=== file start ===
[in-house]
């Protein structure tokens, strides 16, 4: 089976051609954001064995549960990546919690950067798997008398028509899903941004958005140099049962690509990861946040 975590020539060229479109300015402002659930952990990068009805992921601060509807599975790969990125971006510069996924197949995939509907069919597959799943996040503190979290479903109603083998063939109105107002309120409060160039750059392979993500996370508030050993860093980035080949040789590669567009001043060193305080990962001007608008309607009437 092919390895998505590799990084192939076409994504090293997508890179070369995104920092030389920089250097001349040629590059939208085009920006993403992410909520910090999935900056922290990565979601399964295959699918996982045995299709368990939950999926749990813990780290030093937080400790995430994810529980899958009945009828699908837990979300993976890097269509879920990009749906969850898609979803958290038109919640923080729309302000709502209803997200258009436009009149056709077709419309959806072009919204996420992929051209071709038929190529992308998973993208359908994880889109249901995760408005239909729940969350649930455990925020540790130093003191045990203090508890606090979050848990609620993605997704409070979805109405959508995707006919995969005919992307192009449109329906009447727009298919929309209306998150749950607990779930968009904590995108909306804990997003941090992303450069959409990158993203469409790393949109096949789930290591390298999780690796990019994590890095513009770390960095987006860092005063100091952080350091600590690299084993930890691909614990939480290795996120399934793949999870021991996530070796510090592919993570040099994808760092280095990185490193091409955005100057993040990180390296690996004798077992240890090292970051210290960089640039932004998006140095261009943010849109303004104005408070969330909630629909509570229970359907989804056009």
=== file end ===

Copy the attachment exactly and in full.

[in-house]
């Protein structure tokens, strides 16, 4: 089976051609954001064995549960990546919690950067798997008398028509899903941004958005140099049962690509990861946040 975590020539060229479109300015402002659930952990990068009805992921601060509807599975790969990125971006510069996924197949995939509907069919597959799943996040503190979290479903109603083998063939109105107002309120409060160039750059392979993500996370508030050993860093980035080949040789590669567009001043060193305080990962001007608008309607009437 092919390895998505590799990084192939076409994504090293997508890179070369995104920092030389920089250097001349040629590059939208085009920006993403992410909520910090999935900056922290990565979601399964295959699918996982045995299709368990939950999926749990813990780290030093937080400790995430994810529980899958009945009828699908837990979300993976890097269509879920990009749906969850898609979803958290038109919640923080729309302000709502209803997200258009436009009149056709077709419309959806072009919204996420992929051209071709038929190529992308998973993208359908994880889109249901995760408005239909729940969350649930455990925020540790130093003191045990203090508890606090979050848990609620993605997704409070979805109405959508995707006919995969005919992307192009449109329906009447727009298919929309209306998150749950607990779930968009904590995108909306804990997003941090992303450069959409990158993203469409790393949109096949789930290591390298999780690796990019994590890095513009770390960095987006860092005063100091952080350091600590690299084993930890691909614990939480290795996120399934793949999870021991996530070796510090592919993570040099994808760092280095990185490193091409955005100057993040990180390296690996004798077992240890090292970051210290960089640039932004998006140095261009943010849109303004104005408070969330909630629909509570229970359907989804056009």